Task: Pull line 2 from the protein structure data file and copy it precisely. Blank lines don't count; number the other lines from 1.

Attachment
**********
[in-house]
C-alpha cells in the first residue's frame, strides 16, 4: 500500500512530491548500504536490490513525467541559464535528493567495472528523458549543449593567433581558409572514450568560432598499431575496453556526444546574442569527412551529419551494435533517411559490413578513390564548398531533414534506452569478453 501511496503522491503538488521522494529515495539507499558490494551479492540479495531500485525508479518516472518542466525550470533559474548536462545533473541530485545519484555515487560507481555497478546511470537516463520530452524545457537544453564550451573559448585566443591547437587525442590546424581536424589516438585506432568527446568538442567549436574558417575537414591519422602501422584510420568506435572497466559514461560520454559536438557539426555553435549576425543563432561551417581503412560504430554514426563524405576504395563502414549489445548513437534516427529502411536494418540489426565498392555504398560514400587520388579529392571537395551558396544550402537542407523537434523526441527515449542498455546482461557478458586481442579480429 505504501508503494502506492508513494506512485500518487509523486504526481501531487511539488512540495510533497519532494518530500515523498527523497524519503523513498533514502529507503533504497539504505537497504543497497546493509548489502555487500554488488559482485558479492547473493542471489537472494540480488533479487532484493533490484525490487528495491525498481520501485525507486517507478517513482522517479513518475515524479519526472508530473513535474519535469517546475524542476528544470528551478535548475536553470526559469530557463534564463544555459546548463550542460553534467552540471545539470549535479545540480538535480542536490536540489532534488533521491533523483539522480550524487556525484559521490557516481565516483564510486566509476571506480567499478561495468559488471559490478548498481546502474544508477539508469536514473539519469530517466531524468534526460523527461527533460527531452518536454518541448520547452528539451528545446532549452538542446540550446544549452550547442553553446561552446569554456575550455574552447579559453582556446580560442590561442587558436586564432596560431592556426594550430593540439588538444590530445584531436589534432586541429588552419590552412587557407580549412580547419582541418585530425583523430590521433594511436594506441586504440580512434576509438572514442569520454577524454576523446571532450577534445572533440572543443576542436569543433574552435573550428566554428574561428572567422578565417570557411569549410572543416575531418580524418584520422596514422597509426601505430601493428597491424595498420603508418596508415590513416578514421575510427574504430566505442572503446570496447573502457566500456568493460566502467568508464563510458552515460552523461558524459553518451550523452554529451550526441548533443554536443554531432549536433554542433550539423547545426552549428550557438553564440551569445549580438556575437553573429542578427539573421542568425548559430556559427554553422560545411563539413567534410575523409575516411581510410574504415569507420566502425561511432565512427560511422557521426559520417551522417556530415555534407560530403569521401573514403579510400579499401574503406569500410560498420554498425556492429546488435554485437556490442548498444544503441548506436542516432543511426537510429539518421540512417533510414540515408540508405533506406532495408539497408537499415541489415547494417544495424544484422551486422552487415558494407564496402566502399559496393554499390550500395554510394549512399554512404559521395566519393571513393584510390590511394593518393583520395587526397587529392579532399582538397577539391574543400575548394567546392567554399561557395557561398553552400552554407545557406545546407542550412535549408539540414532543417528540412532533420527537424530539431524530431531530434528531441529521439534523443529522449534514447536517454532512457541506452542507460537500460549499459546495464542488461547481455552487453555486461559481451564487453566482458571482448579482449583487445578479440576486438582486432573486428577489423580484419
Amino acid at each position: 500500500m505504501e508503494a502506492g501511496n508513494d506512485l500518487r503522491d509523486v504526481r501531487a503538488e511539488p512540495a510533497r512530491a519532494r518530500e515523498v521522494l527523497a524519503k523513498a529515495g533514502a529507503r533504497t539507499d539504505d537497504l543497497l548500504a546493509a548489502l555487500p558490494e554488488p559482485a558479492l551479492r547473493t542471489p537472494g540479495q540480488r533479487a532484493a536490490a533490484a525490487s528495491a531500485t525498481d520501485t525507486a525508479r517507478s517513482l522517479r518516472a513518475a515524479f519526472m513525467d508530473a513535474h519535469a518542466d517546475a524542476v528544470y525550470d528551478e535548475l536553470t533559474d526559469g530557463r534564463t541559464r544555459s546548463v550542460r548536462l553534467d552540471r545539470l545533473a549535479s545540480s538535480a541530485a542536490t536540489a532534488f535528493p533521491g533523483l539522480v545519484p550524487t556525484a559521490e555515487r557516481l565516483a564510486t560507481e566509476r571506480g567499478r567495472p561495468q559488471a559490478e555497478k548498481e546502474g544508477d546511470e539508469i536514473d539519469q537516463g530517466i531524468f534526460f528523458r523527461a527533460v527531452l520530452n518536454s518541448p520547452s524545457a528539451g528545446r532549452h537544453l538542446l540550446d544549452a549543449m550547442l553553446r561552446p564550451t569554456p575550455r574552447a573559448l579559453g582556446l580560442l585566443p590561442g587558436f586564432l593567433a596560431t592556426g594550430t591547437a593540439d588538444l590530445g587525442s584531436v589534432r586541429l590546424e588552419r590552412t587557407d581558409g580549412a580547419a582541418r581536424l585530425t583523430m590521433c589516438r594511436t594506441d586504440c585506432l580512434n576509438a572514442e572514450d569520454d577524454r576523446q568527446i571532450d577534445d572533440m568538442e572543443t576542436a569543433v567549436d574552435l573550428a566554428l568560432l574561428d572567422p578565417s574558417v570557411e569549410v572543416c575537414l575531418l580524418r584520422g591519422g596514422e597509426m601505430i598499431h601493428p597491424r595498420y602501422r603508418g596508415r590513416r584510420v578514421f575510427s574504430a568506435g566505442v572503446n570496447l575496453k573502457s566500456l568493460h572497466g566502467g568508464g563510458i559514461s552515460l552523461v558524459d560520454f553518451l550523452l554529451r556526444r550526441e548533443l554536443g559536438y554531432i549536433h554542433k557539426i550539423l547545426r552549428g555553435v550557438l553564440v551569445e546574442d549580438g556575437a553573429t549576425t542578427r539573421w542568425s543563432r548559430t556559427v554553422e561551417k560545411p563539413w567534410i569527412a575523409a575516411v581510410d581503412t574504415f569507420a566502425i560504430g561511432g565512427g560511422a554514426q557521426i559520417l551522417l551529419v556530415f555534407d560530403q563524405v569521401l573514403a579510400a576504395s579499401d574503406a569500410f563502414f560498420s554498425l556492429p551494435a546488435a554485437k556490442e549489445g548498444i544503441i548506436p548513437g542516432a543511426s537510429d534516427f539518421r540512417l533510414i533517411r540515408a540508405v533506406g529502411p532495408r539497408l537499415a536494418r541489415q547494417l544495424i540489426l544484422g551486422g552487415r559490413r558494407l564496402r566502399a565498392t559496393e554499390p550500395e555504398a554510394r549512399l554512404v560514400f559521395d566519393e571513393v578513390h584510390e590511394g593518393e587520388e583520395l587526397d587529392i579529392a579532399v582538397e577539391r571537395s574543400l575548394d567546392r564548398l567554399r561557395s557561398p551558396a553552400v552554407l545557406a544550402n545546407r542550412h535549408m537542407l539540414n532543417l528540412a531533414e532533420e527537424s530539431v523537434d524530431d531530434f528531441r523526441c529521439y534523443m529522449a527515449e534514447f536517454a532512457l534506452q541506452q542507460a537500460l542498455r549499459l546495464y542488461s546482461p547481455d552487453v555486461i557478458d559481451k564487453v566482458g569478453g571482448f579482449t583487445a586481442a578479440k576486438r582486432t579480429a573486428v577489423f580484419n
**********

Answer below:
C-alpha cells in the first residue's frame, strides 16, 4: 500500500512530491548500504536490490513525467541559464535528493567495472528523458549543449593567433581558409572514450568560432598499431575496453556526444546574442569527412551529419551494435533517411559490413578513390564548398531533414534506452569478453 501511496503522491503538488521522494529515495539507499558490494551479492540479495531500485525508479518516472518542466525550470533559474548536462545533473541530485545519484555515487560507481555497478546511470537516463520530452524545457537544453564550451573559448585566443591547437587525442590546424581536424589516438585506432568527446568538442567549436574558417575537414591519422602501422584510420568506435572497466559514461560520454559536438557539426555553435549576425543563432561551417581503412560504430554514426563524405576504395563502414549489445548513437534516427529502411536494418540489426565498392555504398560514400587520388579529392571537395551558396544550402537542407523537434523526441527515449542498455546482461557478458586481442579480429 505504501508503494502506492508513494506512485500518487509523486504526481501531487511539488512540495510533497519532494518530500515523498527523497524519503523513498533514502529507503533504497539504505537497504543497497546493509548489502555487500554488488559482485558479492547473493542471489537472494540480488533479487532484493533490484525490487528495491525498481520501485525507486517507478517513482522517479513518475515524479519526472508530473513535474519535469517546475524542476528544470528551478535548475536553470526559469530557463534564463544555459546548463550542460553534467552540471545539470549535479545540480538535480542536490536540489532534488533521491533523483539522480550524487556525484559521490557516481565516483564510486566509476571506480567499478561495468559488471559490478548498481546502474544508477539508469536514473539519469530517466531524468534526460523527461527533460527531452518536454518541448520547452528539451528545446532549452538542446540550446544549452550547442553553446561552446569554456575550455574552447579559453582556446580560442590561442587558436586564432596560431592556426594550430593540439588538444590530445584531436589534432586541429588552419590552412587557407580549412580547419582541418585530425583523430590521433594511436594506441586504440580512434576509438572514442569520454577524454576523446571532450577534445572533440572543443576542436569543433574552435573550428566554428574561428572567422578565417570557411569549410572543416575531418580524418584520422596514422597509426601505430601493428597491424595498420603508418596508415590513416578514421575510427574504430566505442572503446570496447573502457566500456568493460566502467568508464563510458552515460552523461558524459553518451550523452554529451550526441548533443554536443554531432549536433554542433550539423547545426552549428550557438553564440551569445549580438556575437553573429542578427539573421542568425548559430556559427554553422560545411563539413567534410575523409575516411581510410574504415569507420566502425561511432565512427560511422557521426559520417551522417556530415555534407560530403569521401573514403579510400579499401574503406569500410560498420554498425556492429546488435554485437556490442548498444544503441548506436542516432543511426537510429539518421540512417533510414540515408540508405533506406532495408539497408537499415541489415547494417544495424544484422551486422552487415558494407564496402566502399559496393554499390550500395554510394549512399554512404559521395566519393571513393584510390590511394593518393583520395587526397587529392579532399582538397577539391574543400575548394567546392567554399561557395557561398553552400552554407545557406545546407542550412535549408539540414532543417528540412532533420527537424530539431524530431531530434528531441529521439534523443529522449534514447536517454532512457541506452542507460537500460549499459546495464542488461547481455552487453555486461559481451564487453566482458571482448579482449583487445578479440576486438582486432573486428577489423580484419